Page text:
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This section was written by Ralph Greenberg.

**Definition 4.4.1** (Irregular Prime)
A prime

is said to be

*irregular* if

divides the numerator of a
Bernoulli number

, where

and

is even.
(For odd

, one has

.)

The *index of irregularity* for a prime
is the number of such
.'s There is considerable numerical data concerning the statistics
of irregular primes - the proportion of
which are irregular or
which have a certain index of irregularity. (See *Irregular
primes and cyclotomic invariants to four million*, Buhler et al., in
*Math. of Comp.*, vol. **61**, (1993), 151-153.)
Let

for each
as above. According to the Kummer congruences,
is a
-integer, i.e., its denominator is not divisible by
. But its
numerator could be divisible by
. This happens for
and
.

**Problem 4.4.2**
Obtain numerical data for the divisibility of
the numerator of

by a prime

analogous to that for the

's.

Motivation: It would be interesting to find an example of a prime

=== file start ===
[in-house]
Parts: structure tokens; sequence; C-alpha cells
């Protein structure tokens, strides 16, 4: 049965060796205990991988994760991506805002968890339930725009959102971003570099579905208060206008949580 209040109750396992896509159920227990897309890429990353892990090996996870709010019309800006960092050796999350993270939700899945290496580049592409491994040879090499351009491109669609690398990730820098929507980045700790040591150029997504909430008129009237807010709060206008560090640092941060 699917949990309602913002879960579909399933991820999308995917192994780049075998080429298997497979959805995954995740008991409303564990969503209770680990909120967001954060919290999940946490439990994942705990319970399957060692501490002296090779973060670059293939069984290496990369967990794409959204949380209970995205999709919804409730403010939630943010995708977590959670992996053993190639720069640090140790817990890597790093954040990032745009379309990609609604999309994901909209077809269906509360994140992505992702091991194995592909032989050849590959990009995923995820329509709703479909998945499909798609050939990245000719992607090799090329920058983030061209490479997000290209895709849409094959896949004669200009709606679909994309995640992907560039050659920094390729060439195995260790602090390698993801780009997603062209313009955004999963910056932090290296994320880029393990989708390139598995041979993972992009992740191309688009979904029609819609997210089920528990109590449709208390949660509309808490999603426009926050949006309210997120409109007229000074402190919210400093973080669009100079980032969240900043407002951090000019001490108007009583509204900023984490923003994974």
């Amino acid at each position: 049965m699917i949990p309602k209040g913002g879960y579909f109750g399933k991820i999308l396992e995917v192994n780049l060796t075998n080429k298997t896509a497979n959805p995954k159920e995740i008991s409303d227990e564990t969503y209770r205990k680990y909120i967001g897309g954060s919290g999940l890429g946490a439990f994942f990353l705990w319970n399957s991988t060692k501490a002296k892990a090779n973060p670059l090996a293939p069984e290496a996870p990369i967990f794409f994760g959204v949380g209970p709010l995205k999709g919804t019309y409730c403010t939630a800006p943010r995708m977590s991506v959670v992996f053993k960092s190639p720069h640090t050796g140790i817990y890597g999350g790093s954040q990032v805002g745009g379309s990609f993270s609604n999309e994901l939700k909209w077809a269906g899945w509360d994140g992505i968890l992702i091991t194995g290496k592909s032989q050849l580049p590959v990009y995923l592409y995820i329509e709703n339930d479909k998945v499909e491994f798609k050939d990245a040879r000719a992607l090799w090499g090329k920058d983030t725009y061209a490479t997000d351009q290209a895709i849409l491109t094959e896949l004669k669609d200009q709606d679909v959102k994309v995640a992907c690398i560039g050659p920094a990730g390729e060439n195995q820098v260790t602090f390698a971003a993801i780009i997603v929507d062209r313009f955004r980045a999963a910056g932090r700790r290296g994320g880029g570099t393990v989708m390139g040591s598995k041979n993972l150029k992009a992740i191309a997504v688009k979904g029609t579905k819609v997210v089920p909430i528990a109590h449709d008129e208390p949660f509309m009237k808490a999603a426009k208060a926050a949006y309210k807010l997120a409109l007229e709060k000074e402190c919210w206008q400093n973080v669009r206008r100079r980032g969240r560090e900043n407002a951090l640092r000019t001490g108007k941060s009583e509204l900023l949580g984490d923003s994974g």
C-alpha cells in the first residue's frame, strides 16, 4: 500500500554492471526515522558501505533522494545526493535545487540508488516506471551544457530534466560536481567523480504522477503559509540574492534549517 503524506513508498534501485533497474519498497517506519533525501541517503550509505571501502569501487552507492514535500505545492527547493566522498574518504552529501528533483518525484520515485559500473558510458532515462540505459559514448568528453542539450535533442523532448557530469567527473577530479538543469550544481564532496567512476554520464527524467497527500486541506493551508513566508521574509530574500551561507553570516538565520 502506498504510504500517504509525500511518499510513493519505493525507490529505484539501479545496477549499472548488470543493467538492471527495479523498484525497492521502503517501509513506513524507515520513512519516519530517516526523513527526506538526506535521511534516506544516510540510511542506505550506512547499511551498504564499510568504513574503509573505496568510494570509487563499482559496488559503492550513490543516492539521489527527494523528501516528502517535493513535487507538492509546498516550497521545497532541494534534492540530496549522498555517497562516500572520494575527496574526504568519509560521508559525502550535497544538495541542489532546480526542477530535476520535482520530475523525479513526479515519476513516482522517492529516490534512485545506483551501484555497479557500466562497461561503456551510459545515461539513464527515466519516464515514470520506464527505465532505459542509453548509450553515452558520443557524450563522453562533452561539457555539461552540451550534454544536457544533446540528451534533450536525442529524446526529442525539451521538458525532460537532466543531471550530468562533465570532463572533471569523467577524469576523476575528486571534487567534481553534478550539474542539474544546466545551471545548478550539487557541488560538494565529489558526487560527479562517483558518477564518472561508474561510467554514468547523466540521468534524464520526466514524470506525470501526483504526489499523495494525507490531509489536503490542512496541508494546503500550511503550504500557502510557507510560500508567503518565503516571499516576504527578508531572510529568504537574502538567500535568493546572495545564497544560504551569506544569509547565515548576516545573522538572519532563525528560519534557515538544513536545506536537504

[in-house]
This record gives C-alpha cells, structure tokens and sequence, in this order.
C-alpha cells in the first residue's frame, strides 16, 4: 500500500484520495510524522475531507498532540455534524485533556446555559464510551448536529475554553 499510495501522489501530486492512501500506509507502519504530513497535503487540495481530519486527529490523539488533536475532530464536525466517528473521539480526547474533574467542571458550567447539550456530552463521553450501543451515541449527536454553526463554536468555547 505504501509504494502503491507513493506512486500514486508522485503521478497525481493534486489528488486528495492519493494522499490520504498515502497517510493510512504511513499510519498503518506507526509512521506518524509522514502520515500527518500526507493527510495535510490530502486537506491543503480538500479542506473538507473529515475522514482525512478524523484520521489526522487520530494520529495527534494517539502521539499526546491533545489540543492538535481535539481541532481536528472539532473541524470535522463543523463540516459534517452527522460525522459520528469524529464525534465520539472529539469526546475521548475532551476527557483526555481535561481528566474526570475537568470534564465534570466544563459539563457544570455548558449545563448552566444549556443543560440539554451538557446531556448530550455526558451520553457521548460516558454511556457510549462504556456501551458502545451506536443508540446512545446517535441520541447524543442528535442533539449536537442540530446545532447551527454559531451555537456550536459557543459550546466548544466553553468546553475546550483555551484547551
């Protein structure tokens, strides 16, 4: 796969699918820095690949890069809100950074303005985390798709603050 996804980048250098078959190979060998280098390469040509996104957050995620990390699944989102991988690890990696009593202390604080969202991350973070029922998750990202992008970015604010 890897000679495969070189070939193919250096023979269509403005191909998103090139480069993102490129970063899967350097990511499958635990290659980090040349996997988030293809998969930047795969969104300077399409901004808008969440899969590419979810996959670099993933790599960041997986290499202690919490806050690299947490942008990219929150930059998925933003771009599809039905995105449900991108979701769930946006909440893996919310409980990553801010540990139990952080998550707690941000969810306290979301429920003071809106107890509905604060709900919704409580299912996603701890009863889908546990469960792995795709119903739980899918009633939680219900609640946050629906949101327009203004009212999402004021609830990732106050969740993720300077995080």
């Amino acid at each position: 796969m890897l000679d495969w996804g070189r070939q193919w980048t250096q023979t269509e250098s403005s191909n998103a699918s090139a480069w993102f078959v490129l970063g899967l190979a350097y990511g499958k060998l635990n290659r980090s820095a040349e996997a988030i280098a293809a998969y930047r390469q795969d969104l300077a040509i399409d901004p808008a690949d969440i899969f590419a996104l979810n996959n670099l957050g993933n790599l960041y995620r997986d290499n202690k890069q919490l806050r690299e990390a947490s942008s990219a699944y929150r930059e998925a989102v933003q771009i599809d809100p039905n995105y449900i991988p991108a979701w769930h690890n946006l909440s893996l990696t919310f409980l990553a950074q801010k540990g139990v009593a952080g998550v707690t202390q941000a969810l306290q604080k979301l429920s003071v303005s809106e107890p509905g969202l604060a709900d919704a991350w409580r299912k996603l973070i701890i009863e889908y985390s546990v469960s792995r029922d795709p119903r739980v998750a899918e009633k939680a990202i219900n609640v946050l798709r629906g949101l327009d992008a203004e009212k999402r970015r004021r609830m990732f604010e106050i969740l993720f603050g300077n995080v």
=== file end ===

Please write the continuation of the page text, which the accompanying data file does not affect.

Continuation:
and an index
(with
,
even) such that
divides the numerator of both
and
. Then the
-adic
-function for a certain even character of conductor
(namely,
the
-adic valued character
, where
is the
character characterized by
for
) would have at least two zeros. No such example exists for
. The
-adic
-functions for those primes have at
most one zero. If the statistics for the
's are similar to those
for the
's, then a probabilistic argument would suggest that
examples should exist.

**Problem 4.4.3**
Computation of

for a specific

is very efficient in PARI,
hence in

*SAGE* via the command

`bernoulli`. Methods for
computation of

for a large range of

are described
in

*Irregular primes and cyclotomic invariants to four million*,
Buhler et al. Implement the method of Buhler et al. in

*SAGE*.

** Next:** Half Integral Weight Modular
** Up:** Computing with Classical Modular
** Previous:** Weight
** Contents**
William Stein
2006-10-20